I have been on something of a spy novel kick of late. Daniel Silva, Robert Ludlum, etc. It’s fun and fluffy reading, which frankly I need after a hard day of homeschool, but not very filling.
Then I read this review from John Piper. And it was indeed a very good book. While I wasn’t as frantic as Pastor Piper in my reading (Kinda gross about that sweat, I hope it wasn’t a library book.) I did spend precious hours at my parent’s house reading when I could have been . . . not. It’s the first Christian fiction book I’ve read and thoroughly liked in a long time.
I also was recommended this novel in a round about way. I saw it at my brother’s house when we were visiting and his wife said that he said it was a “really good book.” (“My best friend’s sister’s boyfriend’s brother’s girlfriend heard from this guy who knows this kid who’s going with the girl who saw Ferris pass out at 31 Flavors last night. I guess it’s pretty serious.”) Anyway, something in the way she said it convinced me of his enthusiasm, so I checked it out.
Gilead is a really good book.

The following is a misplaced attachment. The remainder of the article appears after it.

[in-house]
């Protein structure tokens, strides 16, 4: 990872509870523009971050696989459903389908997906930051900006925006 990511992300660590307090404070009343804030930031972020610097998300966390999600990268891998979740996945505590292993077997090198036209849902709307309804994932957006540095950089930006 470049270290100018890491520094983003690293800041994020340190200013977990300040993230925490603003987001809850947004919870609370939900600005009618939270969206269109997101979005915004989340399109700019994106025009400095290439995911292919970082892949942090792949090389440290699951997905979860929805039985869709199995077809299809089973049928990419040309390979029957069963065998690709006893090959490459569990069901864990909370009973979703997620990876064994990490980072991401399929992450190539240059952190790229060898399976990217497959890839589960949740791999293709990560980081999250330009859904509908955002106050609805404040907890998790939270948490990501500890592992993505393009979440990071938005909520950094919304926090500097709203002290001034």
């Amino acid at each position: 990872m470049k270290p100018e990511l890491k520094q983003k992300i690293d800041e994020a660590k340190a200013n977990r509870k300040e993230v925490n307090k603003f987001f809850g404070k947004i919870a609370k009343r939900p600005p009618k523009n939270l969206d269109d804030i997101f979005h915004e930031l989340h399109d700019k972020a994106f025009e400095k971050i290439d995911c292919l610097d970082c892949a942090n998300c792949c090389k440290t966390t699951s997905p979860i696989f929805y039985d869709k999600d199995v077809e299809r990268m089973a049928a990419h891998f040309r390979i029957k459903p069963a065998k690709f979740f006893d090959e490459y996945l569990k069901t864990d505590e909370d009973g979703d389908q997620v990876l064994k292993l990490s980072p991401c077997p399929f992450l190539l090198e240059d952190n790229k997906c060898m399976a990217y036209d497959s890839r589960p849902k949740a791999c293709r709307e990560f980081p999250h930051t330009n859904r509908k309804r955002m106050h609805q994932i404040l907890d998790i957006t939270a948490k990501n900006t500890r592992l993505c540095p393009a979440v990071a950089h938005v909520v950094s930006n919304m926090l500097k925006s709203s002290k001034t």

Wait, that doesn’t do it justice. It is lovely and haunting and captivating. But before getting the solution to solve your problems http://pamelaannschoolofdance.com/aid-7444 cialis 40 mg and hence, when you introduce this 100mg oral jelly in small sachets. Mahendra Trivedi states that with the strong mechanism of erectile dysfunction & this has been a major problem for men cialis rx and women all over the world. price for viagra 100mg http://pamelaannschoolofdance.com/apda/ But scientists can apply better while treating the various disease if can figure out the impact of hypoglycemic that can eventual in controlling the spread of virus. All these negatives with viagra samples canada normal pharmaceutical treatment usually make people seek help elsewhere. The language is so beautiful and so well-scripted that you almost miss the fact that you’re on a journey. Marilynne Robinson doesn’t “tell a story,” she invites you into John Ames life and into his mind. Written as the letter of a dying man to the son of his old age–he is 75, his son is 7– Gilead doles out the details and embellishments of his life in natural and wonderful ways. Have you ever read a book with the same set-up and think, “he’s not writing to his son, the author is writing to me–a stranger, the reader”? Gilead doesn’t suffer that deficiency. It is the letter of a man at the end of his life to his child, it is his history and his thoughts and his hopes conveyed to his child. It is a really good book.
I need to reread it. One of the themes is misperception and how we misperceive those we know and love and those we know and ought to love and those we love, but perhaps don’t know. Is it really a theme? I don’t know, maybe Ms. Robinson would be perterbed by my presumption. But I do not want to misperceive, so I need to reread the book. And you should read it, too. It is a really good book.